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Mechanisms of population structuring in giant Australian cuttlefish Sepia apama


Payne, NL and Snelling, EP and Semmens, JM and Gillanders, BM, Mechanisms of population structuring in giant Australian cuttlefish Sepia apama , Plos One, 8, (3) Article e58694. ISSN 1932-6203 (2013) [Refereed Article]


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Licensed under Creative Commons Attribution 3.0 Unported (CC BY 3.0)

DOI: doi:10.1371/journal.pone.0058694


While a suite of approaches have been developed to describe the scale, rate and spatial structure of exchange among populations, a lack of mechanistic understanding will invariably compromise predictions of population-level responses to ecosystem modification. In this study, we measured the energetics and sustained swimming capacity of giant Australian cuttlefish Sepia apama and combined these data with information on the life-history strategy, behaviour and circulation patterns experienced by the species to predict scales of connectivity throughout parts of their range. The swimming capacity of adult and juvenile S. apama was poor compared to most other cephalopods, with most individuals incapable of maintaining swimming above 15 cm s-1. Our estimate of optimal swimming speed (6–7 cm s-1) and dispersal potential were consistent with the observed fine-scale population structure of the species. By comparing observed and predicted population connectivity, we identified several mechanisms that are likely to have driven fine-scale population structure in this species, which will assist in the interpretation of future population declines.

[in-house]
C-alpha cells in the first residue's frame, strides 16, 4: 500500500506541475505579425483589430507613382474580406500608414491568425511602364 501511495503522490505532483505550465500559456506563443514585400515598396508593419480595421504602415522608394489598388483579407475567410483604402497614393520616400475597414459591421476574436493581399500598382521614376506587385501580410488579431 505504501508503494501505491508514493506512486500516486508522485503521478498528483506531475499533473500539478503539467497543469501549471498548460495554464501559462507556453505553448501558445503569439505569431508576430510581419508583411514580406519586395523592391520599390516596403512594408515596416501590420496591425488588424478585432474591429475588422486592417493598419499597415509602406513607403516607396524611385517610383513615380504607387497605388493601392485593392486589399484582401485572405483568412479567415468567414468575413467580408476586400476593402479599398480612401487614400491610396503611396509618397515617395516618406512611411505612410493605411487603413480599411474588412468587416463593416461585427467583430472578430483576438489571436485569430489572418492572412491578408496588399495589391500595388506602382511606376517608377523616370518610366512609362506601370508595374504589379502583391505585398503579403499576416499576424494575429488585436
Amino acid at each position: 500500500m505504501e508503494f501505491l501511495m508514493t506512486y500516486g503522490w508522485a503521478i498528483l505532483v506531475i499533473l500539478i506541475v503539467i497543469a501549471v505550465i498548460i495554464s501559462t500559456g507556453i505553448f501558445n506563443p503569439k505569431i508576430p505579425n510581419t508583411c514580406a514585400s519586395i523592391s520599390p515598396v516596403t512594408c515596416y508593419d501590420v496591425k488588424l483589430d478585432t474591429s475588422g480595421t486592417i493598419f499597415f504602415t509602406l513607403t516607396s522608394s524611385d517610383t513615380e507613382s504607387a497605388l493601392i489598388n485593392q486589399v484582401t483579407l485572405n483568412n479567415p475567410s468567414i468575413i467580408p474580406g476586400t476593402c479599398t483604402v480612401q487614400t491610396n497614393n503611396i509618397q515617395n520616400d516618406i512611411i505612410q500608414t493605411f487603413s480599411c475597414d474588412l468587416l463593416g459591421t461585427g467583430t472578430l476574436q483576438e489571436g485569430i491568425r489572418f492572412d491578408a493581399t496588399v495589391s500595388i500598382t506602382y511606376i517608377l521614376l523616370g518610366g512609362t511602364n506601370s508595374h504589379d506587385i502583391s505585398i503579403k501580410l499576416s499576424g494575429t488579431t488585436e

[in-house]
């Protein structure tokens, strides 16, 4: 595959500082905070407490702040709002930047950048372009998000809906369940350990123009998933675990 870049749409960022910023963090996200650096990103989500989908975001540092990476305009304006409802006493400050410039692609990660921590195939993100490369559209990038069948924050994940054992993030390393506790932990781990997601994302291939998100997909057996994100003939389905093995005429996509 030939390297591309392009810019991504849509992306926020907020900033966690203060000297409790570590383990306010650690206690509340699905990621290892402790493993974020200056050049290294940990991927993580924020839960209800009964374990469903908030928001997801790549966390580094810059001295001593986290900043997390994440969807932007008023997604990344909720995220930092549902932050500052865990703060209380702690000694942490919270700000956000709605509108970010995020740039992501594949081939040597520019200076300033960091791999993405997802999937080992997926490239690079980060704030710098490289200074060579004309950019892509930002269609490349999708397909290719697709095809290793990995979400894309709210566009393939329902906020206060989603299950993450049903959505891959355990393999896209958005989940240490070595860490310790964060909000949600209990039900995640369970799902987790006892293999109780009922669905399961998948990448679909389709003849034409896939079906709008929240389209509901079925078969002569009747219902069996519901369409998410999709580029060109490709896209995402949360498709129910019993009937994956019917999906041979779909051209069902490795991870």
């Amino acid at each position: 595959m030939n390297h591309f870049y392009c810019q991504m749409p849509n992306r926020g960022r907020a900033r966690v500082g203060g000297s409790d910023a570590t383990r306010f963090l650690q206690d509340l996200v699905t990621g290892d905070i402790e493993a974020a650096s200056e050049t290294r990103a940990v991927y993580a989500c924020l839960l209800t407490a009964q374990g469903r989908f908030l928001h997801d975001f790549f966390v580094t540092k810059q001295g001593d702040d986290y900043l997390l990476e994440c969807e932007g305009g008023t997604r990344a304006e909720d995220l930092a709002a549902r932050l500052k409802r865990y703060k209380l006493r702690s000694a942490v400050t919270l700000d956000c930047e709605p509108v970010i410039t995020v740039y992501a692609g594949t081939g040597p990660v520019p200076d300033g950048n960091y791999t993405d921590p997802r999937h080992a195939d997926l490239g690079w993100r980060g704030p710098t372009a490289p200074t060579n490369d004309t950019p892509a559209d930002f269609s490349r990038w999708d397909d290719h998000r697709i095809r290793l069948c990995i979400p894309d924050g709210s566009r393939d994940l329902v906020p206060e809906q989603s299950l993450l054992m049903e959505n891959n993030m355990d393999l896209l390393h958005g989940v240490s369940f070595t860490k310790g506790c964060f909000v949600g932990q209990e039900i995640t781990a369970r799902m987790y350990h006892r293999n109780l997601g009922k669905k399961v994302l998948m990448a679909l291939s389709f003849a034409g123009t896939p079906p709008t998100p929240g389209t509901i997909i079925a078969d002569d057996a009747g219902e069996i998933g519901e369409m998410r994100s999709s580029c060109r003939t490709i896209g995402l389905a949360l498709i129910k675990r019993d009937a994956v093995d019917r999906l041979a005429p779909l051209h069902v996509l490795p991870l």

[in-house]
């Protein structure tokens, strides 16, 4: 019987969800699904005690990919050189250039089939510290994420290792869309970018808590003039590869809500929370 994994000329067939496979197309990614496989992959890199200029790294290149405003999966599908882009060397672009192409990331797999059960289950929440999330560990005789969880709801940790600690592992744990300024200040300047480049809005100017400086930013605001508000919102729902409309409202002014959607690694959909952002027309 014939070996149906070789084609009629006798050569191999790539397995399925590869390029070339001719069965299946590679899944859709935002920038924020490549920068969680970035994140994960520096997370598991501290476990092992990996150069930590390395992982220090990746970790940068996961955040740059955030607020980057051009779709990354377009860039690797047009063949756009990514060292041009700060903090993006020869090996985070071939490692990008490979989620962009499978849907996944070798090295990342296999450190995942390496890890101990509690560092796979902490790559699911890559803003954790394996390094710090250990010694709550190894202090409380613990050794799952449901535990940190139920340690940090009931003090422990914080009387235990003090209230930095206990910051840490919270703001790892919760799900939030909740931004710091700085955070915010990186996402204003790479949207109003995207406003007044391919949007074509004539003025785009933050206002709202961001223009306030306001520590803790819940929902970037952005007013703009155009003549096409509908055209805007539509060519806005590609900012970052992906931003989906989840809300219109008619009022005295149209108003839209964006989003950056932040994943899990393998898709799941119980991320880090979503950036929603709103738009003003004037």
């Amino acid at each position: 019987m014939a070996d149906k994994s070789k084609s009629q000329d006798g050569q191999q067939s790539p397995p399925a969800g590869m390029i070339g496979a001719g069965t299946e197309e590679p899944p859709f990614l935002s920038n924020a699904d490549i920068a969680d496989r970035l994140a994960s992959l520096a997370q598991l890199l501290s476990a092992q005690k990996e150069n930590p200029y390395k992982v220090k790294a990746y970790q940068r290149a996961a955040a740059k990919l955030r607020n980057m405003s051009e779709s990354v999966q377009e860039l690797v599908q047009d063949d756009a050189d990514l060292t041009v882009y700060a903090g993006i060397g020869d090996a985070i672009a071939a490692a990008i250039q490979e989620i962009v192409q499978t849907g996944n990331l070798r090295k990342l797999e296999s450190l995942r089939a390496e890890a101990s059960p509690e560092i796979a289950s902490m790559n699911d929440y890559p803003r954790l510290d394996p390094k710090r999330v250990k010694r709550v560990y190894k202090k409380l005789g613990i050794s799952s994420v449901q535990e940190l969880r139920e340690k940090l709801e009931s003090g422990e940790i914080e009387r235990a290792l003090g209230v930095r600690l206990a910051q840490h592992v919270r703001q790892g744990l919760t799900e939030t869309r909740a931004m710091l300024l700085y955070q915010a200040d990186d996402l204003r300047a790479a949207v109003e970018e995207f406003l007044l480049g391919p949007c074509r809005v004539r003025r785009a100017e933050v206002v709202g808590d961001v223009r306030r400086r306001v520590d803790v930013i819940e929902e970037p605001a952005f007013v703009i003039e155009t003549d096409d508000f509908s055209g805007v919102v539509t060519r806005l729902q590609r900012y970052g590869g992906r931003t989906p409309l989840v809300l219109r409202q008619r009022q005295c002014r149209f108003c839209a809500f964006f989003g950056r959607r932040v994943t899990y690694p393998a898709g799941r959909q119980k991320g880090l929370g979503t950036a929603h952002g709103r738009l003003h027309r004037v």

Item Details

Item Type:Refereed Article
Research Division:Agricultural, Veterinary and Food Sciences
Research Group:Fisheries sciences
Research Field:Fish physiology and genetics
Objective Division:Environmental Management
Objective Group:Terrestrial systems and management
Objective Field:Assessment and management of terrestrial ecosystems
UTAS Author:Semmens, JM (Professor Jayson Semmens)
ID Code:88972
Year Published:2013
Web of Science® Times Cited:6
Deposited By:Sustainable Marine Research Collaboration
Deposited On:2014-02-21
Last Modified:2017-11-01
Downloads:381 View Download Statistics

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